Frost Prevention | Protecting Your Plants

Hardy plants, look out! Even with mild winter weather this year, a quick drop in below-freezing temperatures can cause severe frost damage even to the toughest greens. As colder weather creeps in, it is imperative to keep Jack Frost away from your plants.

Deadly Beauty

To the naked eye, frost is a thing of beauty. The shapes and designs that ice can make on a plant or on glass can be awe inspiring. But for your lawn and garden, frost can be a deal breaker for spring beauty. If proper plant protection is not taken, frost can do a number on your plants.

The Definition

Even on cold days your plants take in much needed heat from the sun. After the sun goes down your plant may frost if the temperature drops below freezing because it loses any heat it stored up throughout the day. As the temperature drops, dew forms from the moisture in the air. If the air is below freezing, then that dew turns into frost.The worst kind of frost is one that makes its way to the plant cells. Penetrating the plant cells can put your plant in danger. Luckily there are simple steps that can be done to protect your plants from those frigid temperatures.

How to Protect Your Plants

All you need to accomplish these simple steps is a little bit of prep-work and a little landscaping TLC.


Mulching can be as simple as sprinkling some pine straw about four inches thick around your plants. Make sure all areas of the plant are covered. You can also use hay or peat moss if you have some available. This protective layer will keep moisture in the ground around your plant. And the moisture will help retain the heat the plant takes in during the day.Before you lay your first layer of mulch, go ahead and give your plant a good watering to build up the moisture before it is covered. On extremely cold nights be sure to give your plants a little bit of water before the sun goes down.


While most people know to prune their plants before winter arrives, did you know there is a proper way to prune? The density of your plant, how sensitive it is to frost, and if it is a fruit bearing plant will determine the best way to keep it pruned properly. Be sure to research each of your plants before you go to town with your pruning sheers. Proper pruning can go a long way in helping reduce the risk of frost on most of your plants.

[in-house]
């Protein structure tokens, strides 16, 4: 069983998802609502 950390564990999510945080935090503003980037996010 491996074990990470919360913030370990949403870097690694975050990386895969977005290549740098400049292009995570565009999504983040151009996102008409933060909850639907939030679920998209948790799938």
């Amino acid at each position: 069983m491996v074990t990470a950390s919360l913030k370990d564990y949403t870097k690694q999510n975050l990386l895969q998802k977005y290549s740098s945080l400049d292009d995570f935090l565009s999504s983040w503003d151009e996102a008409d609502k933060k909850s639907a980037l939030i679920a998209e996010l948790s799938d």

Cover your most sensitive plants in cloth sheets or potato bags. Covering your plants in a material that has tiny holes is best. This allows your plants to breath. Be sure to remove your coverings first thing in the morning so that your plant can get as much sun exposure as possible. The covering helps lock in moisture and fight off any chances of frost.

Plan for the Future

Your landscaping design can actually play a vital role in protecting your plants from frost damage. For instance, when adding new plants to your landscaping, place weather-sensitive plants where less wind can get to them, such as under a tree or near a fence. Partial shade plants can be planted under a tree for more winter protection as well.Another major factor in landscaping design and frost prevention is proper soil and water drainage. Does your yard have a slope or a does water pool in a certain space in your yard? Avoid planting in places that may allow water to gather and freeze quickly.Doing just a few simple things this season can have a major effect on how your plants blossom in the spring. Frost prevention is for both the hardy and sensitive plants that call your yard their home.